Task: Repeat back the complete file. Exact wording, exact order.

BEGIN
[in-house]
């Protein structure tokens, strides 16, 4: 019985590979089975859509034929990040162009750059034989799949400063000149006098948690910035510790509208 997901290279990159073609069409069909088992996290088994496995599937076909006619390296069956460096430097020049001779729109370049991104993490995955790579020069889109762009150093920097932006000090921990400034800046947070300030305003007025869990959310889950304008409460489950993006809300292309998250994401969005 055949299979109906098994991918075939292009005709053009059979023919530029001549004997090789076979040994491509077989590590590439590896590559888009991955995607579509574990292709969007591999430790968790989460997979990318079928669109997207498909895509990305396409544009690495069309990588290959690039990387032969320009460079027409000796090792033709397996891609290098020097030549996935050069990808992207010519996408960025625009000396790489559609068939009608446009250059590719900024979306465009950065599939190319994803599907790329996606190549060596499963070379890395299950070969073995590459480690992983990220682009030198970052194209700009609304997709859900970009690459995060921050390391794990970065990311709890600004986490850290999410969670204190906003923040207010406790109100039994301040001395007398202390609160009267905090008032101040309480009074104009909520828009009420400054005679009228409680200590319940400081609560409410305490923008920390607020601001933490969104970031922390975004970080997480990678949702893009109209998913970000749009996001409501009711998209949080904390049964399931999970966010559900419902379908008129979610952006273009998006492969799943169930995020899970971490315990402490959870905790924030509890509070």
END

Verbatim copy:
[in-house]
């Protein structure tokens, strides 16, 4: 019985590979089975859509034929990040162009750059034989799949400063000149006098948690910035510790509208 997901290279990159073609069409069909088992996290088994496995599937076909006619390296069956460096430097020049001779729109370049991104993490995955790579020069889109762009150093920097932006000090921990400034800046947070300030305003007025869990959310889950304008409460489950993006809300292309998250994401969005 055949299979109906098994991918075939292009005709053009059979023919530029001549004997090789076979040994491509077989590590590439590896590559888009991955995607579509574990292709969007591999430790968790989460997979990318079928669109997207498909895509990305396409544009690495069309990588290959690039990387032969320009460079027409000796090792033709397996891609290098020097030549996935050069990808992207010519996408960025625009000396790489559609068939009608446009250059590719900024979306465009950065599939190319994803599907790329996606190549060596499963070379890395299950070969073995590459480690992983990220682009030198970052194209700009609304997709859900970009690459995060921050390391794990970065990311709890600004986490850290999410969670204190906003923040207010406790109100039994301040001395007398202390609160009267905090008032101040309480009074104009909520828009009420400054005679009228409680200590319940400081609560409410305490923008920390607020601001933490969104970031922390975004970080997480990678949702893009109209998913970000749009996001409501009711998209949080904390049964399931999970966010559900419902379908008129979610952006273009998006492969799943169930995020899970971490315990402490959870905790924030509890509070």